Home Range In Least Weasels

The few studies of the activities and home ranges of wild least weasels have all been done by snow tracking. For example, over a 13-day period from December

20, 1939, Polderboer (1942) recorded weasel tracks on his farm in Iowa. He found the trails and resting sites of what appeared to be four least weasels, and calculated that each occupied an area of less than 1 ha. The weasels lived in the fencerows and slept in nests of grass and corn husks, originally made by mice, entered through burrows of 2.5 cm in diameter or less.

Polderboer confirmed the identity of the animals making the tracks by trapping each one at a den in a steel trap. None of the dens was lined with fur or had a latrine nearby, which suggests that the weasels were not long-term residents and that their real home ranges were undoubtedly larger than 1 ha. Nevertheless, this figure entered the literature at a time when little else was known about the ecology of least weasels, and when plugged uncritically into calculations of the extent of predation pressure exerted by an average population density of least weasels, produced comic results (Chapter 7). A later estimate of the ranges of least weasels on winter-ploughed fields was 4 to 10 ha (Polder 1968) (Table 8.1). Their dens were concealed under the furrows, and they pursued mice and voles through the small spaces between the turf or stubble sods.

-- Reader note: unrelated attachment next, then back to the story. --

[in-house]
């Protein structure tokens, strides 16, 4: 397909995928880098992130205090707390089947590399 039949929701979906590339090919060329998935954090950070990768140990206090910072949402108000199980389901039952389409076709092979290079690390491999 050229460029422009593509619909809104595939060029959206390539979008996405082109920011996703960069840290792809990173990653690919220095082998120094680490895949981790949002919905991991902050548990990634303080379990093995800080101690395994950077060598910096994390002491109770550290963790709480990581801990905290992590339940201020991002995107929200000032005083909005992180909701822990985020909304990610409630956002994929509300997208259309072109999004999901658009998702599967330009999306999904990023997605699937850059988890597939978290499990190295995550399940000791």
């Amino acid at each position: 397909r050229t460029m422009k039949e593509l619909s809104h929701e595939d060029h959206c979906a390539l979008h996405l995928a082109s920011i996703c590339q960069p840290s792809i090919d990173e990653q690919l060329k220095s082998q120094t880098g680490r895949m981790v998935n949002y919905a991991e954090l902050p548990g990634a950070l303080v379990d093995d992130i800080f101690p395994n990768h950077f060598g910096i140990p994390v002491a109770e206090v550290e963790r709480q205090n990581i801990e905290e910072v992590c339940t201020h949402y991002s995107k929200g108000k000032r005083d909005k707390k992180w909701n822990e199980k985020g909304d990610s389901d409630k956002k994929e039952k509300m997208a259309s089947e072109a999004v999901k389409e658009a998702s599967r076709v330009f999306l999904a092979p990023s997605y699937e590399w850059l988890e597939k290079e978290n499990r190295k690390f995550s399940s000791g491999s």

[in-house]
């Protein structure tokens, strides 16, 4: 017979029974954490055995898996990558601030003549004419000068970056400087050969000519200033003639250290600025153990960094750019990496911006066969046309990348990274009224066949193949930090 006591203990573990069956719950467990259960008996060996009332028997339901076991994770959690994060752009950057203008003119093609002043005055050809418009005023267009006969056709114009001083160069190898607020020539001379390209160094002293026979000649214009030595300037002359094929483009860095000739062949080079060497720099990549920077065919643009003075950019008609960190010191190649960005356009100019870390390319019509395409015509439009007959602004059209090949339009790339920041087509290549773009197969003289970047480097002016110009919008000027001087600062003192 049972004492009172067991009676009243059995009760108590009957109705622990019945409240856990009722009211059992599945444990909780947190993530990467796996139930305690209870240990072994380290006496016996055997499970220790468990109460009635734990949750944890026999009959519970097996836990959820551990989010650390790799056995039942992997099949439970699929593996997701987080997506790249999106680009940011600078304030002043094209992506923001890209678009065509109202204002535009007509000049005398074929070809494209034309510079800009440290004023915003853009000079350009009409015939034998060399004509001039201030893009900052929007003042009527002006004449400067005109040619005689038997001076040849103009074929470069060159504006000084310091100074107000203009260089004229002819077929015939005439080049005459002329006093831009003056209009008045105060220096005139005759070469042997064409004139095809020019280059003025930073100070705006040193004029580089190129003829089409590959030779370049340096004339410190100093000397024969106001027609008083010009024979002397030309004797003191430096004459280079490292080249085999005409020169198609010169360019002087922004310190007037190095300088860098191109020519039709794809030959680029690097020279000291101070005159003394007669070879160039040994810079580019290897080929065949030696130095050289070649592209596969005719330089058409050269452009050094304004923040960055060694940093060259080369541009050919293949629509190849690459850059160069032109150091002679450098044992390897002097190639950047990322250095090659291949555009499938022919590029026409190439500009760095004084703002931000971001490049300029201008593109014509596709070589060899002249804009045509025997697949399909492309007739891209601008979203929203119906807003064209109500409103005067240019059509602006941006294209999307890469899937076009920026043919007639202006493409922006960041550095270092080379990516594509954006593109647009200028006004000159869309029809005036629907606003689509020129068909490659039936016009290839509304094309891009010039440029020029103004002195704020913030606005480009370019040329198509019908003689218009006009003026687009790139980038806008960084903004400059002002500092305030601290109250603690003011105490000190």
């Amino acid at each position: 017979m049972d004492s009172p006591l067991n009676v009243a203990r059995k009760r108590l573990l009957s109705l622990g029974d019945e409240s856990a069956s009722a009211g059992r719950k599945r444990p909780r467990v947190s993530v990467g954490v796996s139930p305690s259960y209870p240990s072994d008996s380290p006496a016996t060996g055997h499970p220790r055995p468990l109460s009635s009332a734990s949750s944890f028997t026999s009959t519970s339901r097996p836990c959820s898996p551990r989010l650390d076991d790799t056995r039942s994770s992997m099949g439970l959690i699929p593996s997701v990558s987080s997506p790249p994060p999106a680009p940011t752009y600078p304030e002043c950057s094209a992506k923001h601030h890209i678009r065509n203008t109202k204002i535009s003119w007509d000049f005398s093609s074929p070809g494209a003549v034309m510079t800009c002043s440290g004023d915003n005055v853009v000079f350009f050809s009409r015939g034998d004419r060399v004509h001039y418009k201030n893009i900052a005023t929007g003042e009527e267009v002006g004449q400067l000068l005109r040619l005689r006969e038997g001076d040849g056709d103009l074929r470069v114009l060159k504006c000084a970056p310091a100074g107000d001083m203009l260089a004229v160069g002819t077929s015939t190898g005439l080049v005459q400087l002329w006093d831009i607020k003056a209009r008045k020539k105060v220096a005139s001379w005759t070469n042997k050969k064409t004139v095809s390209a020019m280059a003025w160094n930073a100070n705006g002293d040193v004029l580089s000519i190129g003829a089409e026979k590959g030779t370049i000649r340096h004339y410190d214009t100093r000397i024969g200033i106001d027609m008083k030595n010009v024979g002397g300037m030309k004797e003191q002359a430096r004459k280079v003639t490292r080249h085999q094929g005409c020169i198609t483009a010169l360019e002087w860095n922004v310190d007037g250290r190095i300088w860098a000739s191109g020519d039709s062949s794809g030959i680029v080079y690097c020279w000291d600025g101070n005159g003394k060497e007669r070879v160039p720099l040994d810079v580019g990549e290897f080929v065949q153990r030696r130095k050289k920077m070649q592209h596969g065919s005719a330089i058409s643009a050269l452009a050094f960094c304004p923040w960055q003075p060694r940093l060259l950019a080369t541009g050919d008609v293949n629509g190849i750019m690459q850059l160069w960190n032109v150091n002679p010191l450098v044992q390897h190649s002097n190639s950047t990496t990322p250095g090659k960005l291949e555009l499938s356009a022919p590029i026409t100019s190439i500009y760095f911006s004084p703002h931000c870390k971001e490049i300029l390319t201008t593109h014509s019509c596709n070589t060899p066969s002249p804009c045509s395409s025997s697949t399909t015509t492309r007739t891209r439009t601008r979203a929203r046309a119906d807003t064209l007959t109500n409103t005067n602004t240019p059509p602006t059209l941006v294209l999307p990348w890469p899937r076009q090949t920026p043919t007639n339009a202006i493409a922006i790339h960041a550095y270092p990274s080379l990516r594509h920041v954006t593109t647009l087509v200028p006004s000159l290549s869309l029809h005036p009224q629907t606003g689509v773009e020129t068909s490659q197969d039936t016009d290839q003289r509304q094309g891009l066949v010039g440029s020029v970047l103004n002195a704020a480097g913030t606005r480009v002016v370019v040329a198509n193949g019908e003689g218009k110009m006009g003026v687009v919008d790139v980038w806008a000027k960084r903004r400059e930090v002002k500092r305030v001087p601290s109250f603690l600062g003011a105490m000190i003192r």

In Finland in the winters of 1952-1958, Nyholm (1959a) systematically observed the tracks left by least weasels in snow-covered fields and copses, and along the banks of rivers and lakes. He reckoned that least weasels ranged over less than 3 ha, although he remarked that it was difficult to determine the ranges exactly because the weasels moved about so much under the snow. Naturally, much depends on how hard it is to find food. In the Kola Peninsula, in the far north of European USSR, voles and least weasels were numerous in the summer of 1938. The voles crashed to very low numbers in the following autumn, and least weasels tracked during the winter of 1938-1939 were hunting over extended home ranges of up to 10 ha (Nasimovich 1949).

Klemola et al. (1999) tracked least weasels and stoats during winter in Finland for 6 years through the 1980s. At the same time, they monitored the abundances of field, sibling, and bank voles. As expected, least weasels traveled farther (males 1,395 m, females 1,015 m per trip) when voles were scarce than when they were abundant (660 m, 110 m, respectively). Weasels also traveled farther in farmland than in forested areas, but exactly what this means is not clear. One possible explanation is that weasels actively preferred to forage for rodents in farmland, but an alternative is that the researchers could more easily find and follow their tracks in open country than under trees.

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